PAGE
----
John Kennedy Breaks the Color Barrier With the Philadelphia Phillies (April 22, 1957)
CAREER HIGHLIGHTS AND AWARDS:
Hit .385 with 17 home runs during his last season with the Kansas City Monarchs
John Irvin Kennedy, who played football and basketball as a youth in Jacksonville, Florida, did not play baseball until after graduating from high school. After attending Edward Waters College in Jacksonville, he played shortstop for two seasons with the Western Canadian League’s Winnipeg Buffaloes, which was managed by former Negro Leagues All-Star and future Hall of Famer Willie Wells.
In 1953, Kennedy played in the New York Giants’ farm system and the next three seasons with the Negro League’s Birmingham Black Barons and Kansas City Monarchs. In 1956, he hit .385 with 17 home runs with the Monarchs and was invited to work out with the Philadelphia Phillies the following year. The Phillies was the only National League team that had not integrated.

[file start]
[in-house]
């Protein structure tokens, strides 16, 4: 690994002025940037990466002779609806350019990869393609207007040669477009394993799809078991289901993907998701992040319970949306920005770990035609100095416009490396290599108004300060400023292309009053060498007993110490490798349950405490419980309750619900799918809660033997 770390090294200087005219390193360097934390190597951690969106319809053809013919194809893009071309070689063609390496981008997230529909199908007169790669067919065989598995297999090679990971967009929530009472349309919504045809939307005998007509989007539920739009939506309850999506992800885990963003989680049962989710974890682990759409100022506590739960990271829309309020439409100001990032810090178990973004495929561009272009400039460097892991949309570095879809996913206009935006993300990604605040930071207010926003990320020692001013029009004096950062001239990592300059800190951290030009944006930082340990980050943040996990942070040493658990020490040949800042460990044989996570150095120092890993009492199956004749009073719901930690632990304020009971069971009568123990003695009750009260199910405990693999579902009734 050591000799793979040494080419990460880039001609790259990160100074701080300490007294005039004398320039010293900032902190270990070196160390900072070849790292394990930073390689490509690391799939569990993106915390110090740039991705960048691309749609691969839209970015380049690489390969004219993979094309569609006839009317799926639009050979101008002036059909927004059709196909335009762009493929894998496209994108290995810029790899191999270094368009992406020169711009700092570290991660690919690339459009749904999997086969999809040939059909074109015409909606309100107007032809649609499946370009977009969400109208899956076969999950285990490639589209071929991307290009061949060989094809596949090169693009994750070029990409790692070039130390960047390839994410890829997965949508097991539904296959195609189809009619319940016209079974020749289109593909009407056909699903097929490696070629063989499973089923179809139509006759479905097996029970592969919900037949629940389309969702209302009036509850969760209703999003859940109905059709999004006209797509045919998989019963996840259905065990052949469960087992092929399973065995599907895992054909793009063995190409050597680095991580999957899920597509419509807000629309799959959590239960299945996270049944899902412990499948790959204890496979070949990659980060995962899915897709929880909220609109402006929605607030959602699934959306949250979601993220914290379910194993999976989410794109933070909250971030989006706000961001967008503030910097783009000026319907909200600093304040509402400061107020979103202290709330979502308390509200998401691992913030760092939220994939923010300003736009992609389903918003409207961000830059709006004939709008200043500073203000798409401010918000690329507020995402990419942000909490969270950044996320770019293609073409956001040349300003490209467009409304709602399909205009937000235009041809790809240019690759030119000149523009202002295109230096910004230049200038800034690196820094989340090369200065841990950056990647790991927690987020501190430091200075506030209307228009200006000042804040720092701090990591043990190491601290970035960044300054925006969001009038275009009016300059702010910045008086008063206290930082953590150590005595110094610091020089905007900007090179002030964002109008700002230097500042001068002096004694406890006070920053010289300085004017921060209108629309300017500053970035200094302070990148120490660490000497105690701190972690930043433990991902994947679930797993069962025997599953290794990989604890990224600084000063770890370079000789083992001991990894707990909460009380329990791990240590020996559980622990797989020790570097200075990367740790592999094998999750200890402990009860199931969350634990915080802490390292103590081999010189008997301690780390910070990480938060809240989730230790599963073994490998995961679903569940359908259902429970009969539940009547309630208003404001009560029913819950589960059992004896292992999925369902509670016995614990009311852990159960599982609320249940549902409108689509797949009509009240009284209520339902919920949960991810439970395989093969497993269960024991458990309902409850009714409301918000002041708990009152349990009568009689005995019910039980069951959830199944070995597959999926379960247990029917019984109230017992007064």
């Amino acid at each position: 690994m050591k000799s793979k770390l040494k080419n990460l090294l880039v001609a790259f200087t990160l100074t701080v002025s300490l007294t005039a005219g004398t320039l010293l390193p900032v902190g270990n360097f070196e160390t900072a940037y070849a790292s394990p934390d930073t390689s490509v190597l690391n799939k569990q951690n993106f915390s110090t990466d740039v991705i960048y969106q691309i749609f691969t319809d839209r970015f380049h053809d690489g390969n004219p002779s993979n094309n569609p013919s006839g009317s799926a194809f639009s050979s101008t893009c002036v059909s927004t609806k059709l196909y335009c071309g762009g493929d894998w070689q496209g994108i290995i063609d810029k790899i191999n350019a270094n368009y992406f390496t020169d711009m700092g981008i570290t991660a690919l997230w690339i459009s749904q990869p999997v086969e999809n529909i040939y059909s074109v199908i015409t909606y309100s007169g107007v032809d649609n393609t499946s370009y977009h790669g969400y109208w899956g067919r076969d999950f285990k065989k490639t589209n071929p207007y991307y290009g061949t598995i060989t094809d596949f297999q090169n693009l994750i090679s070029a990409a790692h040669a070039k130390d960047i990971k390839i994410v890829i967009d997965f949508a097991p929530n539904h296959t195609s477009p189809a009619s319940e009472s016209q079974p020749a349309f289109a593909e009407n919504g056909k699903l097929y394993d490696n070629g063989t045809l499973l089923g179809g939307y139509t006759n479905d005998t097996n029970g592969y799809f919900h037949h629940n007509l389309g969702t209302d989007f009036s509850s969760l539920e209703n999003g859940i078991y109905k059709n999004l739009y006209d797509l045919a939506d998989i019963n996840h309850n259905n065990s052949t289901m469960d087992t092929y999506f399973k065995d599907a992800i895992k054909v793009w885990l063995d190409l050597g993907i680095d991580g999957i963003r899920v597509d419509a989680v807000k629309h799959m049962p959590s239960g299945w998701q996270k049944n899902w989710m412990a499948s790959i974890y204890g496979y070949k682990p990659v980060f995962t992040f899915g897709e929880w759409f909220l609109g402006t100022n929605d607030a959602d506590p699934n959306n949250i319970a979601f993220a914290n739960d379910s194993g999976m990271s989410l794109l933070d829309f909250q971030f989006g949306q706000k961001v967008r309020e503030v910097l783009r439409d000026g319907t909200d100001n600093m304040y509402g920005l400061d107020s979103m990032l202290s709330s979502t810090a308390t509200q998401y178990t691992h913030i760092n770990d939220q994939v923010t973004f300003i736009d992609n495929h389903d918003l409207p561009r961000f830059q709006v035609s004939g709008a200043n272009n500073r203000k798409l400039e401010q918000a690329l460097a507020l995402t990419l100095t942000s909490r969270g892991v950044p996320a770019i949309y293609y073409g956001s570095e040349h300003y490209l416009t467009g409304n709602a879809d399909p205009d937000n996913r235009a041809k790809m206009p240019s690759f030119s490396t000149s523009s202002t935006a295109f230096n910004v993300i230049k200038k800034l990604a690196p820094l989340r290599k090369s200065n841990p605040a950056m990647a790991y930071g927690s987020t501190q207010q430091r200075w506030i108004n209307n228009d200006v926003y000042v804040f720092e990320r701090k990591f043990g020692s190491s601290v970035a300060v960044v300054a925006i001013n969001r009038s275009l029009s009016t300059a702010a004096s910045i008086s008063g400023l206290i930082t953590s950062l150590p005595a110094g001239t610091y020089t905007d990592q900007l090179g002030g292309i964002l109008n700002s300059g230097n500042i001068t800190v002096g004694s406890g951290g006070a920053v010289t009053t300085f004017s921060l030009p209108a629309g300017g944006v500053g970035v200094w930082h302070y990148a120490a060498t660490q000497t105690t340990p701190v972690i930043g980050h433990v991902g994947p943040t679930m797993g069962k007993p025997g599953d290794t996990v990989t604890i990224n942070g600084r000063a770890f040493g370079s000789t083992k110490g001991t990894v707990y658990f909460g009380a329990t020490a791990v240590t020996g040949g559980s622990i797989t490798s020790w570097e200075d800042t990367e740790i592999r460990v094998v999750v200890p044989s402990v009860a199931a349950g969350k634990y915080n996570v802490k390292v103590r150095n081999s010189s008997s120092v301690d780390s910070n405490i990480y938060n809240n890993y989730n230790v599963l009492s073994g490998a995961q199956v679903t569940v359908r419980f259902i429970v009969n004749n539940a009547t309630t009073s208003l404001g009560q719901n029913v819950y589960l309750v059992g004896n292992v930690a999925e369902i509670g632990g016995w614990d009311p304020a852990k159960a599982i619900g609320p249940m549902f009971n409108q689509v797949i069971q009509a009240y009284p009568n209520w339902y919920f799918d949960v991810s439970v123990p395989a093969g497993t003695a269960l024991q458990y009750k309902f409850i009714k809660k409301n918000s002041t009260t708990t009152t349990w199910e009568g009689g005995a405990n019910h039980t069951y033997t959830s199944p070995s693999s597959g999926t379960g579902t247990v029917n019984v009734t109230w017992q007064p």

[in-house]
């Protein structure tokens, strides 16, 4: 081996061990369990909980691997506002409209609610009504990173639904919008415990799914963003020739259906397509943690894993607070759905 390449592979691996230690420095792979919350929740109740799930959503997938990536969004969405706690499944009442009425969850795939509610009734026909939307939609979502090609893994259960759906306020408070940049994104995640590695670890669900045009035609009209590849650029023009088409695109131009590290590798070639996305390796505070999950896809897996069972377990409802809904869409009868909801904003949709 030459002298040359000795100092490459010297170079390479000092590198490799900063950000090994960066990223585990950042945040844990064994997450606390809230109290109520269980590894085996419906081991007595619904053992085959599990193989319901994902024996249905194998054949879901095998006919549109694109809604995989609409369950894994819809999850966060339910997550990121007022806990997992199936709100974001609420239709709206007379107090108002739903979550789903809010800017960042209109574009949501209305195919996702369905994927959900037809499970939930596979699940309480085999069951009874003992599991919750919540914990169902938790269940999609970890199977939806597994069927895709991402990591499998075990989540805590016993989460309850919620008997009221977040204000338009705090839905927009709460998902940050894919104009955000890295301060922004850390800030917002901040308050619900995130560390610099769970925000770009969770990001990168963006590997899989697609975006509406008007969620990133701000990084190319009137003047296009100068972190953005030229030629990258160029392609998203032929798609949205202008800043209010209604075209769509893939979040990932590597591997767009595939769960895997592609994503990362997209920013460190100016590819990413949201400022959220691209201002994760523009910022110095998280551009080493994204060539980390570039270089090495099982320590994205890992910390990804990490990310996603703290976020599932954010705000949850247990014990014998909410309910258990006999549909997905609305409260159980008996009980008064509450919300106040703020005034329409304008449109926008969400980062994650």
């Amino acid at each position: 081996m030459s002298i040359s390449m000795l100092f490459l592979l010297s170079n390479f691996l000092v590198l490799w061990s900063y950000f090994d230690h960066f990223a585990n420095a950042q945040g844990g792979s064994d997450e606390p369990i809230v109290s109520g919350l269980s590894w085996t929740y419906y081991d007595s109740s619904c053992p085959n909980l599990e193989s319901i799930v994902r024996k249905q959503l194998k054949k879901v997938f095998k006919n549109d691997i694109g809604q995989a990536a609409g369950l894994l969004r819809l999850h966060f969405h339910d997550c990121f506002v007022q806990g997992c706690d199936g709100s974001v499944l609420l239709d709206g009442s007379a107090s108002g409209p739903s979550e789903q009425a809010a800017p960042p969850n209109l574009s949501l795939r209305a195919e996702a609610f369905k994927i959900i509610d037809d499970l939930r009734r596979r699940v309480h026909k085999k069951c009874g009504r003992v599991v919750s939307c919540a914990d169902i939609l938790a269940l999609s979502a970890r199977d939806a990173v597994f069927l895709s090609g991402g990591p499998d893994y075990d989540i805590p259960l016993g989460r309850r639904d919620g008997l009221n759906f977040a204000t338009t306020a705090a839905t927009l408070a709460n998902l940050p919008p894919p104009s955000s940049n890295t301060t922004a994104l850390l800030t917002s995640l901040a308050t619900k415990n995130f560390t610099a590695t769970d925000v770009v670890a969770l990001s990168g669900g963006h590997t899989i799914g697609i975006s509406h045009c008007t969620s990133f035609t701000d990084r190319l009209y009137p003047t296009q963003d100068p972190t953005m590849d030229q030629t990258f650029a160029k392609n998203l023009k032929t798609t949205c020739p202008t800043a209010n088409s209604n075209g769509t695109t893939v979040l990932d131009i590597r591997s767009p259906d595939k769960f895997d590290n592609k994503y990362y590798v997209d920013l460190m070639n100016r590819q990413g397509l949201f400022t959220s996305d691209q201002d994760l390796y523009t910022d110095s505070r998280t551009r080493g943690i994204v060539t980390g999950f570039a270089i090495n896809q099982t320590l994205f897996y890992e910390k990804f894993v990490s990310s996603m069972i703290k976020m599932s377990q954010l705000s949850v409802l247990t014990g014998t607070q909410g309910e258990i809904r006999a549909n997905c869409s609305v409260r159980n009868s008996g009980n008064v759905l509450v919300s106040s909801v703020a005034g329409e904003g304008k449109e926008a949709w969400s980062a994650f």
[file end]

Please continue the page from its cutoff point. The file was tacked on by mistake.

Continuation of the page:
Although Kennedy played exceptionally well during spring training and was the second best hitter on the team, Chico Fernández, instead of Kennedy, started at shortstop on opening day, April 16, 1957.
Six days later on April 22, 1957, Kennedy became the team’s first black player. He entered the game in the eighth inning in Roosevelt Stadium as a pinch runner against the Brooklyn Dodgers. He only played in five games and made two-plate appearances before returning to the minors with a shoulder injury. He retired from baseball three years later.